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Grammar Glossary

Grammar glossary: what words do

When you read, a comma tells you to pause a little. It shows where one group of words ends, and the next group starts.

Groups of words
A comma tells you that a group of words has ended, but the sentence is not over. Each group of words must make sense.

  Right Two men shout, but Henry can't hear them.
  Not Two men shout but Henry, can't hear them.
  Right He slides down the mud, wades into the water and swims
  Not He slides down the, mud wades into, the water and swims.

Lists
Put a comma after each item in a list, except the last two.

  There were sums about guineas, pounds, shillings and pence.
  There were sums about stones, pounds and ounces.

Joining short sentences
A comma can help join two short sentences together. Instead of a full stop, put a comma, plus: " but", "or", "because"

  The teacher calls out a sum. The children call out the answers.
  The teacher calls out a sum, but the children call out the answers.
  Henry and Fred went to school. Alfred didn't go.
  Henry and Fred went to school, but Alfred didn't go.

A pair of commas
If a sentence needs some extra words, you can:
    put in an extra word, with a comma before and after the word.
    put in an extra group of words with a comma before and after the group.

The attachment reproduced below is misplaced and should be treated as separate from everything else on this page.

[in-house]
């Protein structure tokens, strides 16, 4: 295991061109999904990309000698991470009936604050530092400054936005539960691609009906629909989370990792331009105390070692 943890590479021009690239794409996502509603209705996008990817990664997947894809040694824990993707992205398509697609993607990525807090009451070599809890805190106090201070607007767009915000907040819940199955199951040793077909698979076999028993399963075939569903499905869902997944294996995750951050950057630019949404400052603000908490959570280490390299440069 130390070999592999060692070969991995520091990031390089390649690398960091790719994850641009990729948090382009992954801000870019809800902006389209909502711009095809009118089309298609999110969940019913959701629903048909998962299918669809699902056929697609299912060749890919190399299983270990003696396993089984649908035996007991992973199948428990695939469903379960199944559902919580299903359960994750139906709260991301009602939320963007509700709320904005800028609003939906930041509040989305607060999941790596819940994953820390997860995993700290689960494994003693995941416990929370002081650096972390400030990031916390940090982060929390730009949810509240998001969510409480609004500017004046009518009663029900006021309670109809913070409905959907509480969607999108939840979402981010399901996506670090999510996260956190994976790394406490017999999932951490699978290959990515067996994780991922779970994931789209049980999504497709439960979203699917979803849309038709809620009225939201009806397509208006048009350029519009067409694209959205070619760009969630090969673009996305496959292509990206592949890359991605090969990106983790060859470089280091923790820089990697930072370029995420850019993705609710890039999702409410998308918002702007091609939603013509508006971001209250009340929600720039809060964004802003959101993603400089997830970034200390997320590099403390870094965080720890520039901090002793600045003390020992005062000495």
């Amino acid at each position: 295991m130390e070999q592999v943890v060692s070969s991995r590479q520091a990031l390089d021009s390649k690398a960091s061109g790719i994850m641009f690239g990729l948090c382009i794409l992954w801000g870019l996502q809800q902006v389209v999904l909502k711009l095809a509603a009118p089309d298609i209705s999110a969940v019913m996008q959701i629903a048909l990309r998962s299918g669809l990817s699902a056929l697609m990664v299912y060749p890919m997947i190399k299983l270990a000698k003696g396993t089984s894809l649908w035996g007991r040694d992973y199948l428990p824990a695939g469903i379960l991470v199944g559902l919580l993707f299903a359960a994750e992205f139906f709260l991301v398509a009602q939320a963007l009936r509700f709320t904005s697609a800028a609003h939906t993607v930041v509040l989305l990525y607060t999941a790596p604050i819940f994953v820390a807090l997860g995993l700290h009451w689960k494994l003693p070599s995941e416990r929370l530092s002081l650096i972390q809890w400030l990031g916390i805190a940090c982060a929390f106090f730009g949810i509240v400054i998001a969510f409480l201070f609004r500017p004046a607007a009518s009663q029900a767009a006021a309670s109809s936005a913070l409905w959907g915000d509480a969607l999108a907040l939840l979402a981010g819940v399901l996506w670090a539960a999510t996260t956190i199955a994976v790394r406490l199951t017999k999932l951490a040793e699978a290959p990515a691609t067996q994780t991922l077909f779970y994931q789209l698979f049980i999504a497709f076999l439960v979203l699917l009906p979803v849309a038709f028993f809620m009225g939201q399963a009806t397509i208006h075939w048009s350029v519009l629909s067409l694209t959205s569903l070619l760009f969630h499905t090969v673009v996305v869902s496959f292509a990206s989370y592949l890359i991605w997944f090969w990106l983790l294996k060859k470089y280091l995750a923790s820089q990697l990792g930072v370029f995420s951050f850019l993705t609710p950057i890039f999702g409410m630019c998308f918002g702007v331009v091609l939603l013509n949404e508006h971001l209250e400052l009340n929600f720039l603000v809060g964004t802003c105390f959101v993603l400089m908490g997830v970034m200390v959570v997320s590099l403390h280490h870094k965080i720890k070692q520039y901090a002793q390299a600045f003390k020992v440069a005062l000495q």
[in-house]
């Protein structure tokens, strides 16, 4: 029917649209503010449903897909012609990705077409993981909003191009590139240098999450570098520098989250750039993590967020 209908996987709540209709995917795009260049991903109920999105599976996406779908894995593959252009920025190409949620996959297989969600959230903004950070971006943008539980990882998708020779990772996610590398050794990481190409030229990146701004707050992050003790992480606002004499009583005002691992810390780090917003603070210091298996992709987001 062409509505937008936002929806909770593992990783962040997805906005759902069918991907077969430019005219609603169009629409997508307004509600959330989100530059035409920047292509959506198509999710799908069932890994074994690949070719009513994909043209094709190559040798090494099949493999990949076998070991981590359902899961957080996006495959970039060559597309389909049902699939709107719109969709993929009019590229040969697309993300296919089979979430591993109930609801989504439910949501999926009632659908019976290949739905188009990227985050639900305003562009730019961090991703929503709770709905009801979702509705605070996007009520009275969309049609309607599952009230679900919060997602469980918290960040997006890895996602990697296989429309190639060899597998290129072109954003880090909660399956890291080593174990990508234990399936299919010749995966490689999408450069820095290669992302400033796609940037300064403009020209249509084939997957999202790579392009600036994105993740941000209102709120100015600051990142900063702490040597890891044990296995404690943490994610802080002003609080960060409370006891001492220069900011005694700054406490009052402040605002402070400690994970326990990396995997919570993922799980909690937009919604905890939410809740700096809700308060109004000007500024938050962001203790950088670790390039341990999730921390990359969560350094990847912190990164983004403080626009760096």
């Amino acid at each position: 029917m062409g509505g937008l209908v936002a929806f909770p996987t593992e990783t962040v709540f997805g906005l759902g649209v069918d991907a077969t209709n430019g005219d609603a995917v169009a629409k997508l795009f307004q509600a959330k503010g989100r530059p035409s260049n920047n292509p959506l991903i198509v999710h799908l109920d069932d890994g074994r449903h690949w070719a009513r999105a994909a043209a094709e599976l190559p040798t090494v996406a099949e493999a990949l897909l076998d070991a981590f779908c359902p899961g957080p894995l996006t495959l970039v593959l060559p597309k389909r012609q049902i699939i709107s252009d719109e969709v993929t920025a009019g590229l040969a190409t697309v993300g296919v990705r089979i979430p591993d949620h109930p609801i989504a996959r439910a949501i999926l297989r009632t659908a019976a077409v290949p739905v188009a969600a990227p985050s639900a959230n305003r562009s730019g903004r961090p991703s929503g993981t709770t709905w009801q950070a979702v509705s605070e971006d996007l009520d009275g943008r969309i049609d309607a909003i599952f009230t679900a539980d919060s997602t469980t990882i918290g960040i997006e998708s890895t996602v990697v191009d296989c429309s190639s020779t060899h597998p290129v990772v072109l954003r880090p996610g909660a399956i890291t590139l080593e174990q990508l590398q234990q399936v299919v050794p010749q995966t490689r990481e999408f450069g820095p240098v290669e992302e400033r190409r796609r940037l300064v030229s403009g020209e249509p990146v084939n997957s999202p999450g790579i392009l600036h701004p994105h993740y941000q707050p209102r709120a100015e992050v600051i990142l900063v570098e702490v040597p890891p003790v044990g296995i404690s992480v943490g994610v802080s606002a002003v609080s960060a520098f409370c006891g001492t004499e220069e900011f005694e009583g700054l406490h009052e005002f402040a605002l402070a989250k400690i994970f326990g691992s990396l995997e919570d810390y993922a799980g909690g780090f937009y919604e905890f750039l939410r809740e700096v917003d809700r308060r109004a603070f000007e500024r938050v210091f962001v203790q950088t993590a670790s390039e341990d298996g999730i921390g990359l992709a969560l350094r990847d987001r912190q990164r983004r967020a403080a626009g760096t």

If you took out the word or words from the basic sentence, it would still be a proper sentence.

  Alf, leaning over the wall, saw a sack in the river.
  Alf saw a sack in the river.
  Mr Holloway, the art master, put an owl on the table.
  Mr Holloway put an owl on the table.
  The owl, with two glass eyes, stared at the children.
  The owl stared at the children.

Commas in letters
In business letters, or letters produced on a word processor it is no longer usual to use commas in address blocks, the name of the person or the signature block.

In handwritten letters, at the start of the letter, you can put a comma after the name of the person you are writing to.

  Dear Mr Rose,
  Dear Granny,
  Dear Sir,

If you start with commas, you finish with them: at the end of the letter, put a comma after the last words you say.

  Your sincerely,
  With best wishes,
  Lots of love,

If you write an address on one line, put a comma after each part of the address. Mrs Maria Rose, 27 Little Thames Street, Greenwich, London.

Commas in speech
When you write the words someone said, separate them from the rest of the sentence with a comma.

  “You must learn this again”, said the teacher.
  Thomas said, “Henry, you will get into trouble.”
  The man shouted, “Watch out, stupid, or you will drown.”

If you are talking to someone, and you say yes or no, or call them by their name, put a comma after the words yes or no, or the name.

  “Henry, you will get into trouble.”
  “Yes, I know”, said Henry.
  “No, I won’t”, said Henry.

Put a comma before a question at the end of a sentence.

  It's peanuts, isn't it?
  You're coming to the park, aren't you?
  You don’t want to swim, do you?

If you are talking about a person by name, you don't need to put commas around their name. Example:

  Right The shop assistant gave Henry four buns.
  Not The shop assistant gave, Henry, four buns.

 

 
What words do
Adverbs
Adjectives
Conjunctions and joining words
Nouns
Prepositions
Pronouns
Punctuation and commas
Sentences
Verbs
Glossary

Glossary

Grammar Glossary

Grammar glossary: what words do

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